It’s all how you look at it, right?
So this writing exercise is about shifting perspective: in this case, from gloomy to glad.
I’m so tired that all I want to do is go to bed, but I haven’t been sleeping well lately, so I don’t know what the point would be. My daily list still has several items that must be done before I go to bed. My alarm goes off every weekday morning at 5:10 am, and once I throw back the covers, I don’t stop moving from one list item to the next until 9 pm at least. There’s always something or someone else calling me. There’s never enough time or enough energy. Work is disheartening; it seems like all the teachers around me have taken repeated sick days already, so why do I keep showing up? Some have legitimate reasons for being away, and others don’t, but either way, I shouldn’t care. I should focus on myself, get my work done, keep my head down. The trouble is, I can’t seem to concentrate or prioritize when there’s so much to be done. The first big wave is in, and it has brought stacks of grading and administrative bullshit I have to attend to. My days are full of meetings, prep, copies, student support, email, reading, teaching, wading through all of the things that keep getting fired at me, like bright tennis balls coming at me too fast and too hard. I’m at home tonight, not out with Newman who is at a play with friends. I should be there with him, but I couldn’t summon the energy. I could barely pull myself through a four mile run, almost stopping at the midpoint because the slight incline threatened to defeat me. My tank is so empty. I’m sensitive and droopy, so ready to give it all up. I don’t know how I can do any of it: grade those papers or those projects, teach, have the patience not to take any of it out on Free or Newman. Tomorrow is Back to School night, and I don’t know how I am going to be able to stay there until 9 pm, smiling and facing all those parents. At the end of the day, what does it all add up to? I am finding no joy in running, teaching, or attending to any of these tasks. They are items on a list, leading nowhere, driving me underground.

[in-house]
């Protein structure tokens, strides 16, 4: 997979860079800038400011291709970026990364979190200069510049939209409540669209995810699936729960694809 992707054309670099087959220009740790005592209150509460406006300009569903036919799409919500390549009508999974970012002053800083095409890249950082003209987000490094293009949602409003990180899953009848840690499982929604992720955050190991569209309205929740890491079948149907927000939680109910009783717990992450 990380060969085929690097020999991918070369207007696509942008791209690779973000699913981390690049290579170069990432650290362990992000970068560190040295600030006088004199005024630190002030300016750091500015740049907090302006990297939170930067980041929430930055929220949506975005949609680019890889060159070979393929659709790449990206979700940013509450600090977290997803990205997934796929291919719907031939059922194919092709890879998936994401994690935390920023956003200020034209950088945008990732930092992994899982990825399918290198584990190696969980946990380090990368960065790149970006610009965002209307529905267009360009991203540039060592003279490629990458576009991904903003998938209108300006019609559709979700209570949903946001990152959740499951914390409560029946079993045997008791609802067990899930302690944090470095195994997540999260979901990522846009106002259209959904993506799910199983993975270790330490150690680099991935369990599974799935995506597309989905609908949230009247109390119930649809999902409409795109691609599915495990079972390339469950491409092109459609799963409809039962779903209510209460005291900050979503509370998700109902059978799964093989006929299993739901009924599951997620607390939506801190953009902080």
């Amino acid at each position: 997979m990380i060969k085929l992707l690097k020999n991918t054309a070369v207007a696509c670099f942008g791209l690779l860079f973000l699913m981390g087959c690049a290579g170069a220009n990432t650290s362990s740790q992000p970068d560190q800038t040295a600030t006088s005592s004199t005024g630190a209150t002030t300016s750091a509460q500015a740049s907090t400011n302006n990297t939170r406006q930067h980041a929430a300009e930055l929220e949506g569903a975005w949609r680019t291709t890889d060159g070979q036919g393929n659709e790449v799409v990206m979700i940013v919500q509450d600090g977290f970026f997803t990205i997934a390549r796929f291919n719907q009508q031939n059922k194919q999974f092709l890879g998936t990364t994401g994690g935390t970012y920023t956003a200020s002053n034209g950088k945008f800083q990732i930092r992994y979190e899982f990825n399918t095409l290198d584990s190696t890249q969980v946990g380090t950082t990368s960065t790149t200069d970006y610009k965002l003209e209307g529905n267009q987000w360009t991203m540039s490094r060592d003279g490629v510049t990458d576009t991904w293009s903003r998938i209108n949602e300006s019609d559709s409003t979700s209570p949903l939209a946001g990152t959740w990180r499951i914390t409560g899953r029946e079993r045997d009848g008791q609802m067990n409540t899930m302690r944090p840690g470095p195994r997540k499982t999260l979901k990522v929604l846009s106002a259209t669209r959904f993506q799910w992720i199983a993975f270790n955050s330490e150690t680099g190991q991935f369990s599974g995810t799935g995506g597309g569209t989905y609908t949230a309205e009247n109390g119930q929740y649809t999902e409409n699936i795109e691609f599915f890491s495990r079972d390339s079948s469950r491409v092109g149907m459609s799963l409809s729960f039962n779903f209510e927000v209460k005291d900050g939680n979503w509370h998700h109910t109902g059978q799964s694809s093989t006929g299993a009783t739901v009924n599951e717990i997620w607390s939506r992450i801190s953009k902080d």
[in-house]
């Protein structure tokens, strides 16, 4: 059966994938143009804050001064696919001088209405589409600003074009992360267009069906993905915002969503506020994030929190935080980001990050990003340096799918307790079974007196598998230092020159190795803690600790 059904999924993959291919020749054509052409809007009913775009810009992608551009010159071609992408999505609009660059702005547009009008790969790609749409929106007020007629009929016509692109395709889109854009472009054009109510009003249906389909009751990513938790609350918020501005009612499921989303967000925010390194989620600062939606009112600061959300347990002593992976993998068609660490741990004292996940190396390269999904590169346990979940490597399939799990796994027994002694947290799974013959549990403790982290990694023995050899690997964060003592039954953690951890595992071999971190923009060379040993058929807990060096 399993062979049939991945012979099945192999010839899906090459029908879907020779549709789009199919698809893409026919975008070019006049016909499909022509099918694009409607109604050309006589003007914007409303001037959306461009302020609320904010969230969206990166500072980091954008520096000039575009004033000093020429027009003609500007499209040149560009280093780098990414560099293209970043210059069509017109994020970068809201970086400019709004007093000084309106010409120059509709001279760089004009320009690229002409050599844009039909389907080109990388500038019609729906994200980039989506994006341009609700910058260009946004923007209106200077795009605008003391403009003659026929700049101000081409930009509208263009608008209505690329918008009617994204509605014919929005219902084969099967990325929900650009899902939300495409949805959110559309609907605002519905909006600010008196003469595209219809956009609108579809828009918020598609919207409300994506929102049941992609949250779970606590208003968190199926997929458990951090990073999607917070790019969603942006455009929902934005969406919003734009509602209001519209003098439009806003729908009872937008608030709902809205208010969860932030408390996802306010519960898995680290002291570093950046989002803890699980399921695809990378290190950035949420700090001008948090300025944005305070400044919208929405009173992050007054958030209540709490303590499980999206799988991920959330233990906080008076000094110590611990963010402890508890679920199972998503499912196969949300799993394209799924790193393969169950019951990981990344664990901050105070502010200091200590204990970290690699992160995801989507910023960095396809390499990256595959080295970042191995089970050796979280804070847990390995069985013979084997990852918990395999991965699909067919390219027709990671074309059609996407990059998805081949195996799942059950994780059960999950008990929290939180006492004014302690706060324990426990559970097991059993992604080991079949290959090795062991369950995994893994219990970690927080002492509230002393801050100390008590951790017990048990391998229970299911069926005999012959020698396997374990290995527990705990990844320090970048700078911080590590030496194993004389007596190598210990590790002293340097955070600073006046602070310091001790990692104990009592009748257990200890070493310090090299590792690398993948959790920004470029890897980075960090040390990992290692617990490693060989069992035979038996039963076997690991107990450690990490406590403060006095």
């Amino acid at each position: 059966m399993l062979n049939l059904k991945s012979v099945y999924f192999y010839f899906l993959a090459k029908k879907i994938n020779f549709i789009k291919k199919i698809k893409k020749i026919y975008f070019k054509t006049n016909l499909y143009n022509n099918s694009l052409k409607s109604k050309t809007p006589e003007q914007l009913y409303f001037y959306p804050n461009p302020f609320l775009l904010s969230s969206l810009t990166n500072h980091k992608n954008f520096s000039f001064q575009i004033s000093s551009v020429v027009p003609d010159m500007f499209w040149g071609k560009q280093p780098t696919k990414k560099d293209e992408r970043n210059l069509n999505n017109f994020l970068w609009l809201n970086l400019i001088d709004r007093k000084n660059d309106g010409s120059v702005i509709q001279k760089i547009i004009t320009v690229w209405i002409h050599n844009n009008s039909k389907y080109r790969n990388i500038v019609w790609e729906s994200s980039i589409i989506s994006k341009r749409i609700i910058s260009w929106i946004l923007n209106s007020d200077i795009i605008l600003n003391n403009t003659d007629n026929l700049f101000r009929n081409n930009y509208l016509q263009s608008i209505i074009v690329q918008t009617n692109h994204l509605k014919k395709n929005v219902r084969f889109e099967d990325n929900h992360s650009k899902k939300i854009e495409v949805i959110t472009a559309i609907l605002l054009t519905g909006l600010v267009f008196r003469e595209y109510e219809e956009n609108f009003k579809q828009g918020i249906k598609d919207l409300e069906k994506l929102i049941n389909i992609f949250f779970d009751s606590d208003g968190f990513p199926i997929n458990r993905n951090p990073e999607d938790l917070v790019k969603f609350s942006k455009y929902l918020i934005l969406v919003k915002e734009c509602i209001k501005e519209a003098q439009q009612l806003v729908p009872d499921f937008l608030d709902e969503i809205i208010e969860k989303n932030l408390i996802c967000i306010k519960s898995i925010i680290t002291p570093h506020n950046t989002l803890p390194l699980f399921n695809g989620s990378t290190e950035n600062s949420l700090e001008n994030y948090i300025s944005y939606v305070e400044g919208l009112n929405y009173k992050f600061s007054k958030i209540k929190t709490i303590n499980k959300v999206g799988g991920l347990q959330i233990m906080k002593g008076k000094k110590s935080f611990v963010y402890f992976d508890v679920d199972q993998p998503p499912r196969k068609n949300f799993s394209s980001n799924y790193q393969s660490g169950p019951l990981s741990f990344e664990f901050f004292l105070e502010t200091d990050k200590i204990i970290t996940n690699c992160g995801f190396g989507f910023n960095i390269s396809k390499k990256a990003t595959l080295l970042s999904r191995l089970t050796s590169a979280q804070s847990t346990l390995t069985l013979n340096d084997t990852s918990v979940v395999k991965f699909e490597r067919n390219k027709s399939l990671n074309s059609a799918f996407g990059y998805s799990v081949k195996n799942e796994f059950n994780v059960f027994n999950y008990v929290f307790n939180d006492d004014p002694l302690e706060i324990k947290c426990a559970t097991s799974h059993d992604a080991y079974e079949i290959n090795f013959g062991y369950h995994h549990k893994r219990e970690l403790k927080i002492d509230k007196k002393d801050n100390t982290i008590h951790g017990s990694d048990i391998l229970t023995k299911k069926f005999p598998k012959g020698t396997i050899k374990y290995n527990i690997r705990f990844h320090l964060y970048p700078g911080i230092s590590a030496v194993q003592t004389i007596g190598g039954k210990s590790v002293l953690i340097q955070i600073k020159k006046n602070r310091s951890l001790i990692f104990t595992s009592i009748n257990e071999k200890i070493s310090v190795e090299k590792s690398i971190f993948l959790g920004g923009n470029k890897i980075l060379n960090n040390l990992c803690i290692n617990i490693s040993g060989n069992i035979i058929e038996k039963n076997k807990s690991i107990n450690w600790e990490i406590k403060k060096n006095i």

The day’s tasks are almost over, and I’m sinking into the couch. I’m alone, thankfully, and no-one needs me for anything. I’m not answering my phone or tuning into anyone but myself. I’ve followed my instincts and said “no” to a date with Newman, who sent me home with an understanding kiss. He’s having a good night out, and I’ll be glad to welcome him home. I love that I always get to see him at the end of the day, no matter what. Although I sometimes miss the energy of our early dating life, nothing beats coming home to him at night. Lately, I need his hugs more frequently in the morning and at night to remind me why we do it all. The days are so busy and filled, but as Newman says, it does make the time pass quickly at work. Things pile up, but it’s easy to check some things off the list. I’ve made it through September without needing to take a day off, and there’s something to be said for that. Newman and I and Free are healthy despite sickness all around us, and I’ve been staying on top of my work during work hours. True, I just collected those projects while the papers are still mostly ungraded, but each of those big fat neat piles represents a student-led presentation–15 minutes of class-time each, prepped and ready to go. They worked hard on them. They were proud of them, and they all came in on time. That’s no small thing. Classes are going well so far, I have to admit, and I don’t dread going into any class. Today, when I asked my students to pose for a class photo to show their parents, they did it easily and with good humor, smiling for my camera. They’re good bunches of students, all of them. I know I’ll get through tomorrow, and then there’ll be our ritual beer to celebrate the year being underway. I’ll gather with colleagues and toast another year “over” as we like to joke, the hardest part being advertising our wares to parents. We’ll compare sweat-stains and share stories and wonder aloud who won’t show up to work the next day. I’m tired right now, but it’s because of the numbers. 2 classes, 3 meetings, 4 graded papers, 4 miles. All done, marked, noted. Step by tiny step. And halfway through that slow, plodding run, when that song came on, the one that always makes me go faster, I remembered, for a mile, why I do it. Because once in a while, I forget the list, and I remember what it’s like to find myself–smack in the middle of something that feels good. Another step taken along a bumpy road, a hand raised in class with an interested face behind it, a perfect sentence in the middle of an average paper. I keep moving, slowly at times, but onward still.